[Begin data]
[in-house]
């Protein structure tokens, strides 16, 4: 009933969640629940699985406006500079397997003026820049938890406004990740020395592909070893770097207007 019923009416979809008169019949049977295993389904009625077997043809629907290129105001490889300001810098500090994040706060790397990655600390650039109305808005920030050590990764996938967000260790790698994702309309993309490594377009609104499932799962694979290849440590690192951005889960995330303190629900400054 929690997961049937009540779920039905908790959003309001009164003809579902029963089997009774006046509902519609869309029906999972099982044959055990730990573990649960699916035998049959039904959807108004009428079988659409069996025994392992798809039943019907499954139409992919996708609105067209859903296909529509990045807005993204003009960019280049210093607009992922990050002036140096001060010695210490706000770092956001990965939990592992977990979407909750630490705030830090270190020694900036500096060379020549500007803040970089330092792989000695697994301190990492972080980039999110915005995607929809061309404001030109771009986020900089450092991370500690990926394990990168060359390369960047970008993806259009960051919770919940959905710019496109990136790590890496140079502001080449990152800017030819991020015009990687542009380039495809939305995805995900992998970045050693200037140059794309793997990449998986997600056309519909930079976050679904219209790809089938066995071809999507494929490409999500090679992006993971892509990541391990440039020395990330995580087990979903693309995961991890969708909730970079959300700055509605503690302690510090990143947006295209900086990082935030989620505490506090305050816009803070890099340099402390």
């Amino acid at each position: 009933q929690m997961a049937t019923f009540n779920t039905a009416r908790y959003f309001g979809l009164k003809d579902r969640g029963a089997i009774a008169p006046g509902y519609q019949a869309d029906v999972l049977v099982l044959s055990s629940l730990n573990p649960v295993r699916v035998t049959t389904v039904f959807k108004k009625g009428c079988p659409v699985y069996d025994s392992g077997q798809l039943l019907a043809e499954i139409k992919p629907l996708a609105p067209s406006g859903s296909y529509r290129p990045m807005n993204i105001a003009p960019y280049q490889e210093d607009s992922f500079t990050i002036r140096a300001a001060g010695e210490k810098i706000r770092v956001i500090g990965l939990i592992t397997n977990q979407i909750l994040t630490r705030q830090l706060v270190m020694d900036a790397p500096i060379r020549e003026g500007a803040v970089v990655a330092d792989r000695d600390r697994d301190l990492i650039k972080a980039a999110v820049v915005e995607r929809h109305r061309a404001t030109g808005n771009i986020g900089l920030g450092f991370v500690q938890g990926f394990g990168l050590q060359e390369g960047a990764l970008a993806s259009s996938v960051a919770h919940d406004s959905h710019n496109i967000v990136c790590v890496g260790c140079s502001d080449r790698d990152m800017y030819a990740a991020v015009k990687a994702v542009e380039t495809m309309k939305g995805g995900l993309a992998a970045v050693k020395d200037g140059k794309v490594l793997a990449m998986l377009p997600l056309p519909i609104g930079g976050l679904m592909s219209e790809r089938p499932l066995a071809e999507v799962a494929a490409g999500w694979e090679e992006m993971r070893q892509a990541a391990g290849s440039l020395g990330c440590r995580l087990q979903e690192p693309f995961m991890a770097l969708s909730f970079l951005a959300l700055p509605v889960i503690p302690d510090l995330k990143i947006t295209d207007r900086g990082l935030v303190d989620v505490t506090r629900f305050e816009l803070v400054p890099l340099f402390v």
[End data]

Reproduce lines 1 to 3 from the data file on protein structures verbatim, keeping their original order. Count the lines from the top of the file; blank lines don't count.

[in-house]
């Protein structure tokens, strides 16, 4: 009933969640629940699985406006500079397997003026820049938890406004990740020395592909070893770097207007 019923009416979809008169019949049977295993389904009625077997043809629907290129105001490889300001810098500090994040706060790397990655600390650039109305808005920030050590990764996938967000260790790698994702309309993309490594377009609104499932799962694979290849440590690192951005889960995330303190629900400054 929690997961049937009540779920039905908790959003309001009164003809579902029963089997009774006046509902519609869309029906999972099982044959055990730990573990649960699916035998049959039904959807108004009428079988659409069996025994392992798809039943019907499954139409992919996708609105067209859903296909529509990045807005993204003009960019280049210093607009992922990050002036140096001060010695210490706000770092956001990965939990592992977990979407909750630490705030830090270190020694900036500096060379020549500007803040970089330092792989000695697994301190990492972080980039999110915005995607929809061309404001030109771009986020900089450092991370500690990926394990990168060359390369960047970008993806259009960051919770919940959905710019496109990136790590890496140079502001080449990152800017030819991020015009990687542009380039495809939305995805995900992998970045050693200037140059794309793997990449998986997600056309519909930079976050679904219209790809089938066995071809999507494929490409999500090679992006993971892509990541391990440039020395990330995580087990979903693309995961991890969708909730970079959300700055509605503690302690510090990143947006295209900086990082935030989620505490506090305050816009803070890099340099402390």
């Amino acid at each position: 009933q929690m997961a049937t019923f009540n779920t039905a009416r908790y959003f309001g979809l009164k003809d579902r969640g029963a089997i009774a008169p006046g509902y519609q019949a869309d029906v999972l049977v099982l044959s055990s629940l730990n573990p649960v295993r699916v035998t049959t389904v039904f959807k108004k009625g009428c079988p659409v699985y069996d025994s392992g077997q798809l039943l019907a043809e499954i139409k992919p629907l996708a609105p067209s406006g859903s296909y529509r290129p990045m807005n993204i105001a003009p960019y280049q490889e210093d607009s992922f500079t990050i002036r140096a300001a001060g010695e210490k810098i706000r770092v956001i500090g990965l939990i592992t397997n977990q979407i909750l994040t630490r705030q830090l706060v270190m020694d900036a790397p500096i060379r020549e003026g500007a803040v970089v990655a330092d792989r000695d600390r697994d301190l990492i650039k972080a980039a999110v820049v915005e995607r929809h109305r061309a404001t030109g808005n771009i986020g900089l920030g450092f991370v500690q938890g990926f394990g990168l050590q060359e390369g960047a990764l970008a993806s259009s996938v960051a919770h919940d406004s959905h710019n496109i967000v990136c790590v890496g260790c140079s502001d080449r790698d990152m800017y030819a990740a991020v015009k990687a994702v542009e380039t495809m309309k939305g995805g995900l993309a992998a970045v050693k020395d200037g140059k794309v490594l793997a990449m998986l377009p997600l056309p519909i609104g930079g976050l679904m592909s219209e790809r089938p499932l066995a071809e999507v799962a494929a490409g999500w694979e090679e992006m993971r070893q892509a990541a391990g290849s440039l020395g990330c440590r995580l087990q979903e690192p693309f995961m991890a770097l969708s909730f970079l951005a959300l700055p509605v889960i503690p302690d510090l995330k990143i947006t295209d207007r900086g990082l935030v303190d989620v505490t506090r629900f305050e816009l803070v400054p890099l340099f402390v």